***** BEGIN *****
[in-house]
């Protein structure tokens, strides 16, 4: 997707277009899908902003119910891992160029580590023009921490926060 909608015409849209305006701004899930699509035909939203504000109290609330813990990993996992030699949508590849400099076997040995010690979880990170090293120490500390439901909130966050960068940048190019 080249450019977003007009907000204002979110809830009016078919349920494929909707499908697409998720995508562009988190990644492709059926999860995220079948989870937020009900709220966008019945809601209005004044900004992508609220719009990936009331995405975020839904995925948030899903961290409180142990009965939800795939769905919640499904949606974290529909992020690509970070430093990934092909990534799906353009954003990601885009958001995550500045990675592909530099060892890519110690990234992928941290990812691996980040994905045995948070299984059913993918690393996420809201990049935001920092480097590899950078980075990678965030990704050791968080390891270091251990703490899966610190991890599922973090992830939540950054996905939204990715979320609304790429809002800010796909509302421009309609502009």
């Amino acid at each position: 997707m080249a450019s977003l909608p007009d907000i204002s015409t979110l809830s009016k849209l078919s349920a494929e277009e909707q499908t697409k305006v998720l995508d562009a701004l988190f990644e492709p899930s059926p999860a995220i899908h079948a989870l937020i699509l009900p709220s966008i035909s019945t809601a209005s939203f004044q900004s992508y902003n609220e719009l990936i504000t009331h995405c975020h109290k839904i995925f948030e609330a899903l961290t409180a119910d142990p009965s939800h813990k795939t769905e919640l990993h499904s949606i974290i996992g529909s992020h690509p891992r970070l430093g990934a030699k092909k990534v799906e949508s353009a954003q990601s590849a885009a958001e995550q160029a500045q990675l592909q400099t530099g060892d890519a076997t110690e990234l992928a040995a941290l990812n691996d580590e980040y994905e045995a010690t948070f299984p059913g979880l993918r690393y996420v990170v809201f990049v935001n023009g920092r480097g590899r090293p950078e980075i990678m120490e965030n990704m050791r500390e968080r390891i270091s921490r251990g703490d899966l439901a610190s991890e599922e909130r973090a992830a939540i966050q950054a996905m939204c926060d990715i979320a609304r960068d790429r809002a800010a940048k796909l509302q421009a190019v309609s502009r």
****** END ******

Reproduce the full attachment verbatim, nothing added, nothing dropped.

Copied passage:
[in-house]
């Protein structure tokens, strides 16, 4: 997707277009899908902003119910891992160029580590023009921490926060 909608015409849209305006701004899930699509035909939203504000109290609330813990990993996992030699949508590849400099076997040995010690979880990170090293120490500390439901909130966050960068940048190019 080249450019977003007009907000204002979110809830009016078919349920494929909707499908697409998720995508562009988190990644492709059926999860995220079948989870937020009900709220966008019945809601209005004044900004992508609220719009990936009331995405975020839904995925948030899903961290409180142990009965939800795939769905919640499904949606974290529909992020690509970070430093990934092909990534799906353009954003990601885009958001995550500045990675592909530099060892890519110690990234992928941290990812691996980040994905045995948070299984059913993918690393996420809201990049935001920092480097590899950078980075990678965030990704050791968080390891270091251990703490899966610190991890599922973090992830939540950054996905939204990715979320609304790429809002800010796909509302421009309609502009």
């Amino acid at each position: 997707m080249a450019s977003l909608p007009d907000i204002s015409t979110l809830s009016k849209l078919s349920a494929e277009e909707q499908t697409k305006v998720l995508d562009a701004l988190f990644e492709p899930s059926p999860a995220i899908h079948a989870l937020i699509l009900p709220s966008i035909s019945t809601a209005s939203f004044q900004s992508y902003n609220e719009l990936i504000t009331h995405c975020h109290k839904i995925f948030e609330a899903l961290t409180a119910d142990p009965s939800h813990k795939t769905e919640l990993h499904s949606i974290i996992g529909s992020h690509p891992r970070l430093g990934a030699k092909k990534v799906e949508s353009a954003q990601s590849a885009a958001e995550q160029a500045q990675l592909q400099t530099g060892d890519a076997t110690e990234l992928a040995a941290l990812n691996d580590e980040y994905e045995a010690t948070f299984p059913g979880l993918r690393y996420v990170v809201f990049v935001n023009g920092r480097g590899r090293p950078e980075i990678m120490e965030n990704m050791r500390e968080r390891i270091s921490r251990g703490d899966l439901a610190s991890e599922e909130r973090a992830a939540i966050q950054a996905m939204c926060d990715i979320a609304r960068d790429r809002a800010a940048k796909l509302q421009a190019v309609s502009r």